A P O C R Y P H A

The Summoning

Unnatural smoke dissipated and the blinding light receded. Caleb lowered his arm from his face to look at the pentagram still glowing dimly on the floor.


There was a pair of hooves above it.


Not on it, above it. Hovering several inches in the air. His eyes slid up the impossibly long, narrow legs, over the hollow cavity where a stomach should have been, and the waist barely wider than its exposed spine; everything he saw was covered in a translucent skin and innumerable jagged spikes. At the top of it all sat a skull, unlike any animal Caleb could think of, with long, curved tusks and swooping curled horns, lined with a row of yet more spikes. Solid white eyes in dark, sunken sockets glanced around the bedroom, then down at Caleb. 


It said nothing for a moment as it looked him over. Another pause, until finally, the unknowable, unimaginably powerful entity he’d summoned from realms beyond human comprehension finally spoke:


“Well aren’t you just a walking fucking stereotype.”


The gobsmacked look on Caleb’s face must not have been a satisfactory answer, because the being - demon, he supposed; a real, physical demon - raised its bony brows as though waiting for more. When it didn’t come, it continued.
“...Right, well. What do you want?”


“U-uh…” came the intelligent reply. Caleb wasn’t sure if he’d blinked in the past thirty seconds.


“Come on, you can do it. Use your words.” It crossed one arm across its chest to grasp the other, which held its long, spindly fingers and gaff-like talons up nearer its head.


Caleb finally collected himself enough to manage some words, but not much more than that. “Are...a-are you real?”


It rolled its eyes so hard its entire head reflected the motion, scoffing and dropping the raised arm in annoyance. “No, sweetheart, you bought acid off some fuck on the street corner and this is what your shitty brain came up with,” it said, gesturing to its entire body with the free hand.


“You are, aren’t you?”


“....Shit, that usually works.”


Caleb finally shuffled to his feet, though his knees threatened to give out from under him. He braced himself on the windowsill behind him, face still awash with disbelief and awe. “I actually did it…I actually summoned a demon from Hell…”
“What were you expecting, fucking Mickey Mouse?”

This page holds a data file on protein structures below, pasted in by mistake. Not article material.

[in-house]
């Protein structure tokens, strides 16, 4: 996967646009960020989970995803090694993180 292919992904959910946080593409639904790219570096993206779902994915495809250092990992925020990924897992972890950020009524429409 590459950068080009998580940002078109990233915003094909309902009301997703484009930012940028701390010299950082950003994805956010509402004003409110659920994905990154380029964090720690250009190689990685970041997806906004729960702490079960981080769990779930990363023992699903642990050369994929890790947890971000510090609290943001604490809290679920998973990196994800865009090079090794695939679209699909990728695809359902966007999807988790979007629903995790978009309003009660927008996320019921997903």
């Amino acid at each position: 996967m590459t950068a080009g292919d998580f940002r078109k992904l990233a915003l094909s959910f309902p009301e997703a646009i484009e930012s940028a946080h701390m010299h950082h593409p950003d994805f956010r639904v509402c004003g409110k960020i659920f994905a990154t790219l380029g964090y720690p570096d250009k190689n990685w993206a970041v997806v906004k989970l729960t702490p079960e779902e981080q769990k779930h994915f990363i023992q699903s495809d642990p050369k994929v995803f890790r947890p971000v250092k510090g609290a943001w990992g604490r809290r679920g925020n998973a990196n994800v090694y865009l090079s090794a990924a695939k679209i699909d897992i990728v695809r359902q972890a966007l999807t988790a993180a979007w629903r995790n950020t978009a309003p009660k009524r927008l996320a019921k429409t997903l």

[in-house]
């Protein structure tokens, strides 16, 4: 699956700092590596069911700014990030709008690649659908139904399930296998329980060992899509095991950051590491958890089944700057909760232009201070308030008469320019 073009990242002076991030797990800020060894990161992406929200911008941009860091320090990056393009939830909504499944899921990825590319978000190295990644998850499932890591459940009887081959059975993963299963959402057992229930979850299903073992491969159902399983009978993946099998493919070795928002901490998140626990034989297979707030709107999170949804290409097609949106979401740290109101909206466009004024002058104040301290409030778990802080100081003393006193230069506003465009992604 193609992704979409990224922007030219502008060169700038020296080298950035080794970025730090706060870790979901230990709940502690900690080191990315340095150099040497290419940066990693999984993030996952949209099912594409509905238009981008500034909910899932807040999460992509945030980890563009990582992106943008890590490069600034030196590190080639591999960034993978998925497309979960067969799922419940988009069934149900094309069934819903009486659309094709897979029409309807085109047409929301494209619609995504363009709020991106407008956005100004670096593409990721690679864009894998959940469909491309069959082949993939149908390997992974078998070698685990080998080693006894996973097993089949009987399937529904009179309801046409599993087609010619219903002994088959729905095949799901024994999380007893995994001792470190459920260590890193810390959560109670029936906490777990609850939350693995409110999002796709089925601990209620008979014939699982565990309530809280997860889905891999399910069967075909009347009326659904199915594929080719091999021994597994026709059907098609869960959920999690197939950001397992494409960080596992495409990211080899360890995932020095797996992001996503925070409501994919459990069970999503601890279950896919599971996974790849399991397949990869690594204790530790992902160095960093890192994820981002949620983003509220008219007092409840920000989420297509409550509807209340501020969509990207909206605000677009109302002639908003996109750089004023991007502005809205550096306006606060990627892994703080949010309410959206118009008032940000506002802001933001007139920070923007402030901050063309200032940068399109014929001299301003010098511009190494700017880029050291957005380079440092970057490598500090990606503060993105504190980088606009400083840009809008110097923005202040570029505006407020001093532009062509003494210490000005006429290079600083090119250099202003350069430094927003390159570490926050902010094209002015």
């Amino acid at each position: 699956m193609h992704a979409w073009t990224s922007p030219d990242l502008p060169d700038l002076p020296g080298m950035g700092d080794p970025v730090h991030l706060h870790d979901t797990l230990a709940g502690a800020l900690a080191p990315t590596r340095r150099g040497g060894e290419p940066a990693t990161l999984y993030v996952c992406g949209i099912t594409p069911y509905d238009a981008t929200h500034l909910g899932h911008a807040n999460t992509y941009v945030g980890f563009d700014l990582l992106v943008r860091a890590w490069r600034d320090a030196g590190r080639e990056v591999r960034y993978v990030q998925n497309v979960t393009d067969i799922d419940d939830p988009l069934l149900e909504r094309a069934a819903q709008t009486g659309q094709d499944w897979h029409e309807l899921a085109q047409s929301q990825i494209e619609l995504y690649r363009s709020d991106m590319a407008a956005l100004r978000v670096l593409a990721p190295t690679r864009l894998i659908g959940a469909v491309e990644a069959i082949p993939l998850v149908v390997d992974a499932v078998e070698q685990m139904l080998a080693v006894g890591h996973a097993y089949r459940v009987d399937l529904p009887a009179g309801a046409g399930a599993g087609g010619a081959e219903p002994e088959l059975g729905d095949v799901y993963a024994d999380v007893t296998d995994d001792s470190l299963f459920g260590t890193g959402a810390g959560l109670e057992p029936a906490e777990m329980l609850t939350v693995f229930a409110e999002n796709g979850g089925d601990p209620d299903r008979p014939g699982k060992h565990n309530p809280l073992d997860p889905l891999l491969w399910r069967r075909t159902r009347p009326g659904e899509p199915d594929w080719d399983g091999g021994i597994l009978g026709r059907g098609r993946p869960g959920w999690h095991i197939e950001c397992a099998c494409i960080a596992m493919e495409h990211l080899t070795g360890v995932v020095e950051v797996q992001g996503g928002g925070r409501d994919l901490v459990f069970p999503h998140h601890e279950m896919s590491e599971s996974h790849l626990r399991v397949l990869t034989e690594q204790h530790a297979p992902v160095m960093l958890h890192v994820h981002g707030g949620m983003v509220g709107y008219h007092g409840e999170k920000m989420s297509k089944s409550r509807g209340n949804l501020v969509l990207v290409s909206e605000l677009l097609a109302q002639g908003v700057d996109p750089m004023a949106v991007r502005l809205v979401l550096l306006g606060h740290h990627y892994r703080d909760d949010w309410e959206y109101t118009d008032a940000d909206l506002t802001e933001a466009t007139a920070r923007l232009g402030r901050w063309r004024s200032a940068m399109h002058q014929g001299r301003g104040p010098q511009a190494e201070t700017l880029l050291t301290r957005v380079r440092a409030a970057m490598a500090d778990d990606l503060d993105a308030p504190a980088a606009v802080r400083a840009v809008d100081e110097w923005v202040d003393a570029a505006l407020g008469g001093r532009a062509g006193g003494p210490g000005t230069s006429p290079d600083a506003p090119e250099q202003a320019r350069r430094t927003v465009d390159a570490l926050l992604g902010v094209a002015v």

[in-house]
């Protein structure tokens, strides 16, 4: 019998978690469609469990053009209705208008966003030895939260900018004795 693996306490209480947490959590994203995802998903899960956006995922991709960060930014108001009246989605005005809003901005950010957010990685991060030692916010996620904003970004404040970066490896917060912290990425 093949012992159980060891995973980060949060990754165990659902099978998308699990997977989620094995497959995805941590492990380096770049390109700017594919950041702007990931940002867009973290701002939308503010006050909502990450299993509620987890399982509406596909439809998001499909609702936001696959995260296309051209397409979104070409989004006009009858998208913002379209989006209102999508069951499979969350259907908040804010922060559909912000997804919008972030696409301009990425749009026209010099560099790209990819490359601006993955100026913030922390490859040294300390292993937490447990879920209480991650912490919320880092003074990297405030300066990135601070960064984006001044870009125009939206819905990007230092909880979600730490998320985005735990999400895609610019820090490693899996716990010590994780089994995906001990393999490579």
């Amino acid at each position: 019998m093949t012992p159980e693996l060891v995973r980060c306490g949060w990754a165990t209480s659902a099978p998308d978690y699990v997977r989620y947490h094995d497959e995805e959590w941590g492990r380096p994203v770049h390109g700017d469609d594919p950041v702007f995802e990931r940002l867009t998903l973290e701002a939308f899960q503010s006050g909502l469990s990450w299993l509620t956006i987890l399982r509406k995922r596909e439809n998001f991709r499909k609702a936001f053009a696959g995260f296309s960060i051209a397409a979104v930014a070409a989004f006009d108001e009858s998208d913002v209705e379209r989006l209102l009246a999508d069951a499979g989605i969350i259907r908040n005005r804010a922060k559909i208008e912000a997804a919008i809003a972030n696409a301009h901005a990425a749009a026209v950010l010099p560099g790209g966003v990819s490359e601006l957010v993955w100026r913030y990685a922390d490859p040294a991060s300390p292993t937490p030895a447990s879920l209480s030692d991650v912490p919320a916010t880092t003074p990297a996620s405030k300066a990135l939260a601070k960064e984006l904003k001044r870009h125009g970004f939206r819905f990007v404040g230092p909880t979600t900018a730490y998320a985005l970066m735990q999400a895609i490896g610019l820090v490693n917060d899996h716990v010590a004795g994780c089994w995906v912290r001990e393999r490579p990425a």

Caleb didn’t answer, drawing a groan from the demon. It dropped itself into the nearest chair, bracing its elbow on the arm and its head against its knuckles. The motion was enough to get Caleb’s attention, who finally turned his eyes toward it. 


After a moment, he tried to speak-


“No no, go ahead, I’ll wait,” the demon interrupted. Caleb closed his mouth, unsure how to proceed. The demon’s harsh gaze sucked him dry of any sense of accomplishment as the gravity of what he’d just done, and all the fear and dread that came with it, sunk in. The demon clearly wasn’t happy with him. And of all the things Caleb would like to not be happy with him, a fucking demon was no where near the top of the list.


He pushed off the wall, straightened his shirt, and cleared his throat, facing the creature directly but pointedly avoiding eye contact. He bowed his head and brought his hands together in an awkward mimic of prayer. Frankly, he had no idea what the fuck he was doing, but Devin said to be careful not to offend the demon. Unfortunately, none of the two-dollar ebooks he bought on Amazon included a how-to section on proper human-demon etiquette. But every demon summoning he’d seen in a movie showed the Satanic priests worshipping the demon, so prayer hands seemed fitting, somehow. Better than dropping to his knees and prostrating himself. “Forgive me, Mr. Demon. I meant you no disrespect…sir. I only wish to….humbly ask, if you…would be so kind, and if it’s not too much trouble-”


The roll of the demon’s eyes was practically audible in itself, but it was accompanied by a scoff nonetheless. “Cut the crap, kid.”


So much for that idea. Caleb dared to look up without lifting his head. The demon had lifted its head off its hand, now tilting it the opposite direction. He blinked and straightened again, movements unsure and uncomfortable. He shifted his weight on his feet. “Uh. S-sorry…?”


The demon rose from the seat, seemingly without moving any of its skinless muscles, until it was stood upright, once again hovering nearly a foot off the floor, the tops of its horns threatening to scrape against the ceiling. It loomed over him, eyes half lidded in what he could only assume was judgement, and he shrunk back even while his feet stood their ground.